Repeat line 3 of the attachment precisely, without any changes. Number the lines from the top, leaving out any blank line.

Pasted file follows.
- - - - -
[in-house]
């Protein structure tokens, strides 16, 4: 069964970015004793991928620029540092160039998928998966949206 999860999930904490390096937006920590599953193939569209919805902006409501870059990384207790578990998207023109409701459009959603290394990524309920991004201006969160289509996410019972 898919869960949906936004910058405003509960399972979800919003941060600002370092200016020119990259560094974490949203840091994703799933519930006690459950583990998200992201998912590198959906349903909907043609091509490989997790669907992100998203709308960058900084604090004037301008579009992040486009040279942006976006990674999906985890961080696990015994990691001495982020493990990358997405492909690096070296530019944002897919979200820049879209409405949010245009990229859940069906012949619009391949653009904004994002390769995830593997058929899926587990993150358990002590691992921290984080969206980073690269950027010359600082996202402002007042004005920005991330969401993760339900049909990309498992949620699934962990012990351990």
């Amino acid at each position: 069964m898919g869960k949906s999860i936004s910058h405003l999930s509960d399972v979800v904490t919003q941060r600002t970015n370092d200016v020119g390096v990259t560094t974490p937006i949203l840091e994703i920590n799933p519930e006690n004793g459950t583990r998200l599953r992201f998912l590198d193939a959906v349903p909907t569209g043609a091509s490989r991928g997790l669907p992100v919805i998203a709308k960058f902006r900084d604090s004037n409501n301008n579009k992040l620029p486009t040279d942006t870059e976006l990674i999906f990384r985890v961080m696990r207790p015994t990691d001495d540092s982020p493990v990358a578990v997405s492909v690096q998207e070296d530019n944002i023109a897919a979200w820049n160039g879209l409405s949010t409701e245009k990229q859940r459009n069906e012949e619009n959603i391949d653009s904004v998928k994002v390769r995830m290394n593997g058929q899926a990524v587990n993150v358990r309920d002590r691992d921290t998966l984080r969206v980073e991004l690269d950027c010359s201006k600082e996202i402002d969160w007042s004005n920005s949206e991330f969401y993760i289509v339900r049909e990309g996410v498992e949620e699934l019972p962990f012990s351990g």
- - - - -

């Amino acid at each position: 069964m898919g869960k949906s999860i936004s910058h405003l999930s509960d399972v979800v904490t919003q941060r600002t970015n370092d200016v020119g390096v990259t560094t974490p937006i949203l840091e994703i920590n799933p519930e006690n004793g459950t583990r998200l599953r992201f998912l590198d193939a959906v349903p909907t569209g043609a091509s490989r991928g997790l669907p992100v919805i998203a709308k960058f902006r900084d604090s004037n409501n301008n579009k992040l620029p486009t040279d942006t870059e976006l990674i999906f990384r985890v961080m696990r207790p015994t990691d001495d540092s982020p493990v990358a578990v997405s492909v690096q998207e070296d530019n944002i023109a897919a979200w820049n160039g879209l409405s949010t409701e245009k990229q859940r459009n069906e012949e619009n959603i391949d653009s904004v998928k994002v390769r995830m290394n593997g058929q899926a990524v587990n993150v358990r309920d002590r691992d921290t998966l984080r969206v980073e991004l690269d950027c010359s201006k600082e996202i402002d969160w007042s004005n920005s949206e991330f969401y993760i289509v339900r049909e990309g996410v498992e949620e699934l019972p962990f012990s351990g």